The Next Parish Over: A Collection of Irish-American Writing
From Publishers Weekly
The 45 poems and 24 short stories in this work explore the moral staples of Irish-American life: the Church, alcohol, sexual tyranny, dynfunctional families and death. “They drink because their imaginations work overtime,” says the mother in Kay Marie Porterfield’s tale of recrimination over a crusty grandmother who likes to play a game called “Easter Rising.” Kathleen Lynch shows how booze can become more important than family. Sex is also prevalent in several kinky versions, although Phil Asaph’s teenage junkie knows “to a true Catholic anythin sexual is truly perverted.” In Sheila Mac Avoy’s story nothing really is said, but illicit sex is in the air. Robert Lacy and Pierce Butler reveal the power of the mother over the son, even as their protagonists wait for their mothers to die. Death adopts a curious smile as Maureen Walsh takes a loving look at a lively, eccentric godmother who, even in death, has the last laugh. Darcy Cummings’s poem recalls the drudgery of a family working to make ends meet; even the baby “mouths the red nipple / that is only memory, the cracked, sore breasts.” A solid, interesting collection of new voices. Poet Monaghan is the author of Winterburning.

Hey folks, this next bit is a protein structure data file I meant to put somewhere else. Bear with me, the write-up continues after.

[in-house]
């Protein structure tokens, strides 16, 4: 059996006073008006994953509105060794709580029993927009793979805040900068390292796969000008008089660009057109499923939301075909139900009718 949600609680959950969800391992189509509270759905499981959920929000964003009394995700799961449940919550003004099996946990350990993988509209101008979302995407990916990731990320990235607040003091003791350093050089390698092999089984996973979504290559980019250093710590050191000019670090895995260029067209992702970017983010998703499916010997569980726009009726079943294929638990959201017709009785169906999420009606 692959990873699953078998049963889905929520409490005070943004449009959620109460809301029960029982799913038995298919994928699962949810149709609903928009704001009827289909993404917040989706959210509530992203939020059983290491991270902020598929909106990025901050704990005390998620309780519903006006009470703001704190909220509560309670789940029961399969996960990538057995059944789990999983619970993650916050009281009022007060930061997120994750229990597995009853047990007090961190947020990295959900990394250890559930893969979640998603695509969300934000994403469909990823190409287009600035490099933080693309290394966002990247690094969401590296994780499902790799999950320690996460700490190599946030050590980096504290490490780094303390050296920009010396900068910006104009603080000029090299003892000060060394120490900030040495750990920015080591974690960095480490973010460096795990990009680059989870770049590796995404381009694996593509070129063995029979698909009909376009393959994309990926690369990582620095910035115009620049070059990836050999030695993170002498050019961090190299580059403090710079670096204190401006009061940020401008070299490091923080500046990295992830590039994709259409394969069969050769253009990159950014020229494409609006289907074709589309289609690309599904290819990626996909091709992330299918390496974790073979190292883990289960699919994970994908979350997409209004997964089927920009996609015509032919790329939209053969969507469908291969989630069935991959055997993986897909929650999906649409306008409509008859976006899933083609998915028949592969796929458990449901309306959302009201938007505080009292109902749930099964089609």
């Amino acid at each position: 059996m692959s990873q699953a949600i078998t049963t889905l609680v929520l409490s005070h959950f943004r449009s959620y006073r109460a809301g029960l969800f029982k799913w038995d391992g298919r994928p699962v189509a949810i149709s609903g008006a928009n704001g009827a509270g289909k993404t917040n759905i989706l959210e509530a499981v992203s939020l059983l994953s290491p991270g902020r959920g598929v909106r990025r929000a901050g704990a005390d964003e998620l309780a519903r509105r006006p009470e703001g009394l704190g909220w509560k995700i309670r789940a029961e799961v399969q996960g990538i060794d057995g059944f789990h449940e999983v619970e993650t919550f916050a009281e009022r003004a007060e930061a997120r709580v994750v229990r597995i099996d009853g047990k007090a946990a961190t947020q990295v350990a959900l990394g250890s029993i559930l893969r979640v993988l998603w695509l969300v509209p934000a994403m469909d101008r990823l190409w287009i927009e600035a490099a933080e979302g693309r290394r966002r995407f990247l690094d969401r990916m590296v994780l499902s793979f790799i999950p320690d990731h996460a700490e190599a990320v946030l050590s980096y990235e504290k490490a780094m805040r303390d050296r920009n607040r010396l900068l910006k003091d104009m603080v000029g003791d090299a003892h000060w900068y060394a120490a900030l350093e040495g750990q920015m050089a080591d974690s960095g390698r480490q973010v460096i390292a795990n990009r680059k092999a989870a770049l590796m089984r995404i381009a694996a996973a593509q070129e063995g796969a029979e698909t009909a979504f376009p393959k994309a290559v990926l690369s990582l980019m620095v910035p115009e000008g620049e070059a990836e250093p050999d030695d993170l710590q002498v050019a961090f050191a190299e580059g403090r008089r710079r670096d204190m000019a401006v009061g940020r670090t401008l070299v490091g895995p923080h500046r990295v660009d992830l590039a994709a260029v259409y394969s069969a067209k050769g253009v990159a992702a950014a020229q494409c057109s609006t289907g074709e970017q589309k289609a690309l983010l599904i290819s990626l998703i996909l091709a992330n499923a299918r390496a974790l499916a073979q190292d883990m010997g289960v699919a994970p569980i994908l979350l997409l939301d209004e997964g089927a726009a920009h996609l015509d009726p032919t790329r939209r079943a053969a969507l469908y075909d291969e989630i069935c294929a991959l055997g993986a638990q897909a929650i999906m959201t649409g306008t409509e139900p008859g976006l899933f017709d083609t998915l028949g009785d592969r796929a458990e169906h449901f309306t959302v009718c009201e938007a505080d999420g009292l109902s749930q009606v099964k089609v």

Copyright 1993 Reed Business Information, Inc.
(It is Booklist policy that a book edited by a regular contributor receive a brief descriptive announcement rather than a recommending review.)
A hefty collection of stories and poems about the pains and pleasures of family–the institution that for Irish Americans, editor Monaghan observes, “both holds us up and holds us in.” The contributors are predominantly new writers with few books yet to their credit. Ray Olson